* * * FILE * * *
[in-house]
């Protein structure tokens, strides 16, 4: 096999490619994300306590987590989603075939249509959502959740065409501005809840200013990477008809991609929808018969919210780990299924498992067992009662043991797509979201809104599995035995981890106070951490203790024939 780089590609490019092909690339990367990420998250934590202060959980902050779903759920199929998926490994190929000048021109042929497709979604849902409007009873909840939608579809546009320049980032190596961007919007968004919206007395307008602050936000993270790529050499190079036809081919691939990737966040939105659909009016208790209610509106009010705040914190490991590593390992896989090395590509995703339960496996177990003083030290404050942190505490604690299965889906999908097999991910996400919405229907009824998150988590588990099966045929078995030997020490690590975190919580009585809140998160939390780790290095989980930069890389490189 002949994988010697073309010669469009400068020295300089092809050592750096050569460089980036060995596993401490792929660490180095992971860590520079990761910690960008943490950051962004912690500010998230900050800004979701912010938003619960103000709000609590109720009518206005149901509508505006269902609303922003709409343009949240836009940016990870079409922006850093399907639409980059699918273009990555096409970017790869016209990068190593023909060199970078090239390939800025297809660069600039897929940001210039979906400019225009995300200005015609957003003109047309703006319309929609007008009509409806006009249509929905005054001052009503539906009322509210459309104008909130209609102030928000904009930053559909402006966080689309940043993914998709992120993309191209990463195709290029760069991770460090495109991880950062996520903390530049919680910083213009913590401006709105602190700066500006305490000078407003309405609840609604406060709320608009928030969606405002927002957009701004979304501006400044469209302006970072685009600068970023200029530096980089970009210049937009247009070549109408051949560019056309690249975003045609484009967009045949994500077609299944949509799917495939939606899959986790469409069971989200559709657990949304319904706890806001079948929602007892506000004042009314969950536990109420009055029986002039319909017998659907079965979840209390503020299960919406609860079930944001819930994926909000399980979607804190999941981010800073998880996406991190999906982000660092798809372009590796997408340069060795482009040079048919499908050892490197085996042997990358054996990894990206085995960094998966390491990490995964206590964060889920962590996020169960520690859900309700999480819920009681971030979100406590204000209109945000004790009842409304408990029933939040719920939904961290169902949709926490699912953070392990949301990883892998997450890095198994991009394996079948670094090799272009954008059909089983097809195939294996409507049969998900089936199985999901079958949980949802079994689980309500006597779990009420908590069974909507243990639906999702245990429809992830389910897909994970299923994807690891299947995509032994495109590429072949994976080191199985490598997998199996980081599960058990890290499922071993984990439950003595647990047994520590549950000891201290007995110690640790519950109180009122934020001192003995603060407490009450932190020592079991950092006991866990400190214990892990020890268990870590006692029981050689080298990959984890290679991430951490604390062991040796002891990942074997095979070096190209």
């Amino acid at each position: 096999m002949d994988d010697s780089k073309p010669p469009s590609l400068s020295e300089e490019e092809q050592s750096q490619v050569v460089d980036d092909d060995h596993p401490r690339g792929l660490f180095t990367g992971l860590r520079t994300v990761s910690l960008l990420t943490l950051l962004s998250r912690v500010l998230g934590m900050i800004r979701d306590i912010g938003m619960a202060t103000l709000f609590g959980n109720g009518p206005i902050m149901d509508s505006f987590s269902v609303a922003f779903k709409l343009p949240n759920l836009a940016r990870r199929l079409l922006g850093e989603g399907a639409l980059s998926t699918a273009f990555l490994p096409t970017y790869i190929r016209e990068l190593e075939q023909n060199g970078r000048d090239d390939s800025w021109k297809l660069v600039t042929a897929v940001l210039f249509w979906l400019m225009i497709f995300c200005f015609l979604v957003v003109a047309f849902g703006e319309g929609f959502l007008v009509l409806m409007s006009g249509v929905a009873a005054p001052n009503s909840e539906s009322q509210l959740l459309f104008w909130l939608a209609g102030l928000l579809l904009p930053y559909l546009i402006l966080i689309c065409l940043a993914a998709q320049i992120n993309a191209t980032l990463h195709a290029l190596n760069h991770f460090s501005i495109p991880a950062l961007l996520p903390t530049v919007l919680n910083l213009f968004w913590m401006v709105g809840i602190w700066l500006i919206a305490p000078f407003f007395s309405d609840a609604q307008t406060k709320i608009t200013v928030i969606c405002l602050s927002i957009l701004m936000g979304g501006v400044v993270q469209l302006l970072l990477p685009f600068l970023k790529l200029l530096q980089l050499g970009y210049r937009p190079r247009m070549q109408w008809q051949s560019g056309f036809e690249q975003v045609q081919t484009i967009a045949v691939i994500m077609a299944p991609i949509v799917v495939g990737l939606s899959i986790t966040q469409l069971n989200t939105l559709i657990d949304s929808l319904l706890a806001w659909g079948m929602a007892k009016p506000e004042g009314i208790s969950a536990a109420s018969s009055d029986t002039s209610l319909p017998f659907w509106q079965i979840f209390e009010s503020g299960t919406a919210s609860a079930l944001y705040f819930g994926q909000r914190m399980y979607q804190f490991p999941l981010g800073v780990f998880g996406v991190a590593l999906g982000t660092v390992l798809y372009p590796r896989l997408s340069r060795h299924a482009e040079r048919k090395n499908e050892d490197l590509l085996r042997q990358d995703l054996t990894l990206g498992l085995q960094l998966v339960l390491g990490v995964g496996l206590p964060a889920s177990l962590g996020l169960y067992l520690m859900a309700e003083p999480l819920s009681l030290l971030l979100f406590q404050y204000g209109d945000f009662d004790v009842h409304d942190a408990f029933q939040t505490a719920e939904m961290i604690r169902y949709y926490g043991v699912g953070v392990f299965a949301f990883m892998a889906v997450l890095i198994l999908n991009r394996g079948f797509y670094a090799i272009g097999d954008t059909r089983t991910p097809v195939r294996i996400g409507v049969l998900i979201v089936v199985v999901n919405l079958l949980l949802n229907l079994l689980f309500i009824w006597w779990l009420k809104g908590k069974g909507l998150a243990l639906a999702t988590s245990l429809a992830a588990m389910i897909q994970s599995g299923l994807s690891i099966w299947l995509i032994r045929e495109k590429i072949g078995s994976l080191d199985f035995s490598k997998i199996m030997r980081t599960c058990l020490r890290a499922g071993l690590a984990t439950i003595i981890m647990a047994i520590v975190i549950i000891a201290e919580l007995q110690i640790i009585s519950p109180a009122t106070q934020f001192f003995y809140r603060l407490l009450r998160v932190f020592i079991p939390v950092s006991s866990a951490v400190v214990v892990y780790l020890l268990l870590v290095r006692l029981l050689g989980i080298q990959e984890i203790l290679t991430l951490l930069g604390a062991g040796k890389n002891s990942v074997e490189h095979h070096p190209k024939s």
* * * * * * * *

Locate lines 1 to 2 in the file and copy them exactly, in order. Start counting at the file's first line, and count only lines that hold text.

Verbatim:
[in-house]
């Protein structure tokens, strides 16, 4: 096999490619994300306590987590989603075939249509959502959740065409501005809840200013990477008809991609929808018969919210780990299924498992067992009662043991797509979201809104599995035995981890106070951490203790024939 780089590609490019092909690339990367990420998250934590202060959980902050779903759920199929998926490994190929000048021109042929497709979604849902409007009873909840939608579809546009320049980032190596961007919007968004919206007395307008602050936000993270790529050499190079036809081919691939990737966040939105659909009016208790209610509106009010705040914190490991590593390992896989090395590509995703339960496996177990003083030290404050942190505490604690299965889906999908097999991910996400919405229907009824998150988590588990099966045929078995030997020490690590975190919580009585809140998160939390780790290095989980930069890389490189 002949994988010697073309010669469009400068020295300089092809050592750096050569460089980036060995596993401490792929660490180095992971860590520079990761910690960008943490950051962004912690500010998230900050800004979701912010938003619960103000709000609590109720009518206005149901509508505006269902609303922003709409343009949240836009940016990870079409922006850093399907639409980059699918273009990555096409970017790869016209990068190593023909060199970078090239390939800025297809660069600039897929940001210039979906400019225009995300200005015609957003003109047309703006319309929609007008009509409806006009249509929905005054001052009503539906009322509210459309104008909130209609102030928000904009930053559909402006966080689309940043993914998709992120993309191209990463195709290029760069991770460090495109991880950062996520903390530049919680910083213009913590401006709105602190700066500006305490000078407003309405609840609604406060709320608009928030969606405002927002957009701004979304501006400044469209302006970072685009600068970023200029530096980089970009210049937009247009070549109408051949560019056309690249975003045609484009967009045949994500077609299944949509799917495939939606899959986790469409069971989200559709657990949304319904706890806001079948929602007892506000004042009314969950536990109420009055029986002039319909017998659907079965979840209390503020299960919406609860079930944001819930994926909000399980979607804190999941981010800073998880996406991190999906982000660092798809372009590796997408340069060795482009040079048919499908050892490197085996042997990358054996990894990206085995960094998966390491990490995964206590964060889920962590996020169960520690859900309700999480819920009681971030979100406590204000209109945000004790009842409304408990029933939040719920939904961290169902949709926490699912953070392990949301990883892998997450890095198994991009394996079948670094090799272009954008059909089983097809195939294996409507049969998900089936199985999901079958949980949802079994689980309500006597779990009420908590069974909507243990639906999702245990429809992830389910897909994970299923994807690891299947995509032994495109590429072949994976080191199985490598997998199996980081599960058990890290499922071993984990439950003595647990047994520590549950000891201290007995110690640790519950109180009122934020001192003995603060407490009450932190020592079991950092006991866990400190214990892990020890268990870590006692029981050689080298990959984890290679991430951490604390062991040796002891990942074997095979070096190209």